Using FSMC (Flexible Static Memory Controller) is straight forward as you set up the FSMC I/O and just access the memory directly. What happens is that FSMC Address and Data pins suddenly start clocking on the pins. But, how do I sample ?
I was first looking for some kind of “magical” burst technique in FSMC before it hit me that the one I am looking for is memory to memory DMA. I should be able to use the DMA directly from the I/O pins on the FSMC Data to SPI. The datasheet actually confirms this. This will allow me to sample at the speed of the SPI which in the case of a M4 is 42Mbit/s. The actual sample time will be lower since we need to adapt to an available Raspberry PI speed.
It is a huge difference between sample frequency and the frequency you can monitor. The reason is because you need an absolute minimum of two samples per Hz. The reality is that the more samples you get the more accurate your Logic Analyzer will be. This is why I actually am interested in 100Mhz because it would give me a fairly accurate monitoring capability at 10Mhz and a very high accuracy at 1Mhz. But, it is no way we can transfer 100Msps so we need to do smart filtering and trigger mechanism’s on the MCU.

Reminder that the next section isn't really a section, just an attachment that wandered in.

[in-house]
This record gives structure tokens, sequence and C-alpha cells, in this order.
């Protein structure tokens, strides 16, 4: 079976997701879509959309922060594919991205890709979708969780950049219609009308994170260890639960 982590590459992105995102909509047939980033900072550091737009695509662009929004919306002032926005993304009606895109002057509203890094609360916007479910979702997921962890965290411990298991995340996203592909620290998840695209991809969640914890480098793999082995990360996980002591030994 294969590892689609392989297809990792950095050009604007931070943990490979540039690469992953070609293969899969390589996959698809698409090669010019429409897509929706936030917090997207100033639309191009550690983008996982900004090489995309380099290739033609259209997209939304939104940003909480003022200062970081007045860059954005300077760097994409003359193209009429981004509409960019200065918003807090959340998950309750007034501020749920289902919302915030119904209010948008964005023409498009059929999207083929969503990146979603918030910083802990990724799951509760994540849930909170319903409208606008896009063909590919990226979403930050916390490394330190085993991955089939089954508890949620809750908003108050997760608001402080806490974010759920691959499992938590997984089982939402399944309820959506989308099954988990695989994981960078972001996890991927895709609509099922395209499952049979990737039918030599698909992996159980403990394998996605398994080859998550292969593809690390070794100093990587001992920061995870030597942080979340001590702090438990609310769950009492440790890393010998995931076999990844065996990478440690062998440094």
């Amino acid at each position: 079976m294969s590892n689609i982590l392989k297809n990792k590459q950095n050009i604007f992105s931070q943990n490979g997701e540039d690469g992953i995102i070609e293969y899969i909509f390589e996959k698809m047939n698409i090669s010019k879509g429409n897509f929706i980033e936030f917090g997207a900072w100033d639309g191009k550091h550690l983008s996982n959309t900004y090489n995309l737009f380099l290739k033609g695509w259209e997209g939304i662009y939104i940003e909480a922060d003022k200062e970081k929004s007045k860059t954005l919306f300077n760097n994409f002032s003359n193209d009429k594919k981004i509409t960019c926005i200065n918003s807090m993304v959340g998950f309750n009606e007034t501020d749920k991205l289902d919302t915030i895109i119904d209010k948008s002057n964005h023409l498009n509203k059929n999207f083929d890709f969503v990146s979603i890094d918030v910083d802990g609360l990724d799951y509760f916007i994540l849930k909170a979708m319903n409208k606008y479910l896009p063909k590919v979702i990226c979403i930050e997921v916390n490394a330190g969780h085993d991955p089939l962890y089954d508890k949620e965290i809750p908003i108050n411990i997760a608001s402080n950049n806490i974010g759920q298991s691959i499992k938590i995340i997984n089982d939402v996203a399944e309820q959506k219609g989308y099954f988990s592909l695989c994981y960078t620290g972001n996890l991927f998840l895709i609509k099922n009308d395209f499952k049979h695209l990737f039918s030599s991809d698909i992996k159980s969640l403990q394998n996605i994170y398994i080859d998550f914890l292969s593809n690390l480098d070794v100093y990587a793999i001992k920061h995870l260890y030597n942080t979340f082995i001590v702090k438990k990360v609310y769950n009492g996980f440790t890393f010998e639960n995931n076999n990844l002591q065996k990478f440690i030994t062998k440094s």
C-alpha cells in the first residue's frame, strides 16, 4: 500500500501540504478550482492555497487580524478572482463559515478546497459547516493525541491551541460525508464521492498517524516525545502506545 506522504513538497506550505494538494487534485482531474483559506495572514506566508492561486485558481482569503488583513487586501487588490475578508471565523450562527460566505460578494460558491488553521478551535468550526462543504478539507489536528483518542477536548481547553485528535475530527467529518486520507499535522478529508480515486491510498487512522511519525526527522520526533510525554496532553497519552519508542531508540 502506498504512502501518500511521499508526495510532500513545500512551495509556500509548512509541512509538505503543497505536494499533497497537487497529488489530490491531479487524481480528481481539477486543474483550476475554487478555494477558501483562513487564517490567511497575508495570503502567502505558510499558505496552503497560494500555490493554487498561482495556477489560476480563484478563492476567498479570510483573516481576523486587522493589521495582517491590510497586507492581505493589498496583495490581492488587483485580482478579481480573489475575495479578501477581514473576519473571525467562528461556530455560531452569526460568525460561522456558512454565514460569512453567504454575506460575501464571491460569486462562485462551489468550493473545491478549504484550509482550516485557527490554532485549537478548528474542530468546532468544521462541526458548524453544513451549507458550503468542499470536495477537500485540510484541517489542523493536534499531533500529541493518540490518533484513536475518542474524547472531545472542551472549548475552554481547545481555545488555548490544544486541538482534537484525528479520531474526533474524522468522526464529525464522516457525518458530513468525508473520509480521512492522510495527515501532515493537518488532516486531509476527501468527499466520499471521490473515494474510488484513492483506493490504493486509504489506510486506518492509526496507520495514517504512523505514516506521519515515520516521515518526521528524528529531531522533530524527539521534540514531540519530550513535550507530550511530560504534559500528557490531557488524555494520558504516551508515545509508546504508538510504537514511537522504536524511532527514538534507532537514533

I can use an external SRAM to sample with larger depth than the internal SRAM will allow me, but as this also uses FSCM we will be down at 50Mhz since the DMA need to do two operations. A second issue is that as we write we will be sending logic on the same pins we use for reading, so we need additional electronics to avoid that.
I was planning to use STM32F405Rx for this because it is a neat 64 pin MCU, but I notice that FSCM is only available on 100 pin and larger. In which case I can as well use the faster STM32F427.
I am however not sure if I want to go forward with this at all. It is doable, but the cost of using these large and expensive MCU’s makes me wonder if it would be better and cheaper to pick up a FPGA. I will however do the testing since I have the chips and the concept interest me.